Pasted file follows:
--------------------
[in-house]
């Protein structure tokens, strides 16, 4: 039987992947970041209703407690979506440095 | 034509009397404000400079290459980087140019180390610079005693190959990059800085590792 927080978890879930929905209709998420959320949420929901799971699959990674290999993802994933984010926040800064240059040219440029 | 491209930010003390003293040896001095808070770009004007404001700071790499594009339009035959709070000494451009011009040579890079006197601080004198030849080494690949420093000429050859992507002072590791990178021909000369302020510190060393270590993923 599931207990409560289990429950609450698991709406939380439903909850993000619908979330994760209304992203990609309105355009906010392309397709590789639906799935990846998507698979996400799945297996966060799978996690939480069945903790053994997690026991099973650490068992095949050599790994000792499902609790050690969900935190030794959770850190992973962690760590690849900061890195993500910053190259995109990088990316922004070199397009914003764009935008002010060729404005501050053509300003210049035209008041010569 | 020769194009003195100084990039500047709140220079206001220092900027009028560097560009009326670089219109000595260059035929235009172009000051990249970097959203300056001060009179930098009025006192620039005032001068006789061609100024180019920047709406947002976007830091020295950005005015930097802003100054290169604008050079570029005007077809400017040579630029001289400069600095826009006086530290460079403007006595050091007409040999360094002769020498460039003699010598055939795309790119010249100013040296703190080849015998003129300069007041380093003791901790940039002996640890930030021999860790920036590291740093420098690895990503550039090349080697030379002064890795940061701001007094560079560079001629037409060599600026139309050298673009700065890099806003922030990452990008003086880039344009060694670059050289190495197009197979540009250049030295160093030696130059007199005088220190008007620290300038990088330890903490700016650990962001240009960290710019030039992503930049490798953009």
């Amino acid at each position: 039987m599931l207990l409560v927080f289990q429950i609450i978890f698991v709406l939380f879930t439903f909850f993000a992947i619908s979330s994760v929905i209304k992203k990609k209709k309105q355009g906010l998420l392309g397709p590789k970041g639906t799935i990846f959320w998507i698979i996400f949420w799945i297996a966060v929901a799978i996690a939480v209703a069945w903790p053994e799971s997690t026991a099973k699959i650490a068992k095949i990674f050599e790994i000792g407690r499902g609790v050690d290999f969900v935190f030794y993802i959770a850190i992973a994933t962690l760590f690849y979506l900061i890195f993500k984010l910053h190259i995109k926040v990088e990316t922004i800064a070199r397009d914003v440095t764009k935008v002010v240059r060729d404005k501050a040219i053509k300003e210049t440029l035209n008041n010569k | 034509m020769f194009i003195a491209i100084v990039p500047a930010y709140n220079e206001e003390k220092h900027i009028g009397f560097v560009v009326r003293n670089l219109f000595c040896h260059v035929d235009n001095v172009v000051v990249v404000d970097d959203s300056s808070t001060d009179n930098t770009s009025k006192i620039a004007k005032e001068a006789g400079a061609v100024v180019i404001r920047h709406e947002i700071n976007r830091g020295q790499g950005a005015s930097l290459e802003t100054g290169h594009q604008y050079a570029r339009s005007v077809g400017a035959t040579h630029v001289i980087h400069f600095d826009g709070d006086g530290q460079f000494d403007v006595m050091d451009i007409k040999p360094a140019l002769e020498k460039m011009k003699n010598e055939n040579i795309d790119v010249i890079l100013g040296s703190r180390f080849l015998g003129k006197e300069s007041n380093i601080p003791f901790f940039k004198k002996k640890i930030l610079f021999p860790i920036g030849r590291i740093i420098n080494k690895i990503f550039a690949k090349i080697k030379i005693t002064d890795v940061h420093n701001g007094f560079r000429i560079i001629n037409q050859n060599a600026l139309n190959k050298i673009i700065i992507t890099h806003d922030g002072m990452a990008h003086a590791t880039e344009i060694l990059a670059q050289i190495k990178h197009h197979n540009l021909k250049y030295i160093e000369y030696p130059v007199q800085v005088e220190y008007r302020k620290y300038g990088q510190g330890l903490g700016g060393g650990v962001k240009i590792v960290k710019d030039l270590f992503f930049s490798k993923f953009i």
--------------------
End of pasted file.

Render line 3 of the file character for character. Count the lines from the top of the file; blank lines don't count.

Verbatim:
């Amino acid at each position: 039987m599931l207990l409560v927080f289990q429950i609450i978890f698991v709406l939380f879930t439903f909850f993000a992947i619908s979330s994760v929905i209304k992203k990609k209709k309105q355009g906010l998420l392309g397709p590789k970041g639906t799935i990846f959320w998507i698979i996400f949420w799945i297996a966060v929901a799978i996690a939480v209703a069945w903790p053994e799971s997690t026991a099973k699959i650490a068992k095949i990674f050599e790994i000792g407690r499902g609790v050690d290999f969900v935190f030794y993802i959770a850190i992973a994933t962690l760590f690849y979506l900061i890195f993500k984010l910053h190259i995109k926040v990088e990316t922004i800064a070199r397009d914003v440095t764009k935008v002010v240059r060729d404005k501050a040219i053509k300003e210049t440029l035209n008041n010569k | 034509m020769f194009i003195a491209i100084v990039p500047a930010y709140n220079e206001e003390k220092h900027i009028g009397f560097v560009v009326r003293n670089l219109f000595c040896h260059v035929d235009n001095v172009v000051v990249v404000d970097d959203s300056s808070t001060d009179n930098t770009s009025k006192i620039a004007k005032e001068a006789g400079a061609v100024v180019i404001r920047h709406e947002i700071n976007r830091g020295q790499g950005a005015s930097l290459e802003t100054g290169h594009q604008y050079a570029r339009s005007v077809g400017a035959t040579h630029v001289i980087h400069f600095d826009g709070d006086g530290q460079f000494d403007v006595m050091d451009i007409k040999p360094a140019l002769e020498k460039m011009k003699n010598e055939n040579i795309d790119v010249i890079l100013g040296s703190r180390f080849l015998g003129k006197e300069s007041n380093i601080p003791f901790f940039k004198k002996k640890i930030l610079f021999p860790i920036g030849r590291i740093i420098n080494k690895i990503f550039a690949k090349i080697k030379i005693t002064d890795v940061h420093n701001g007094f560079r000429i560079i001629n037409q050859n060599a600026l139309n190959k050298i673009i700065i992507t890099h806003d922030g002072m990452a990008h003086a590791t880039e344009i060694l990059a670059q050289i190495k990178h197009h197979n540009l021909k250049y030295i160093e000369y030696p130059v007199q800085v005088e220190y008007r302020k620290y300038g990088q510190g330890l903490g700016g060393g650990v962001k240009i590792v960290k710019d030039l270590f992503f930049s490798k993923f953009i």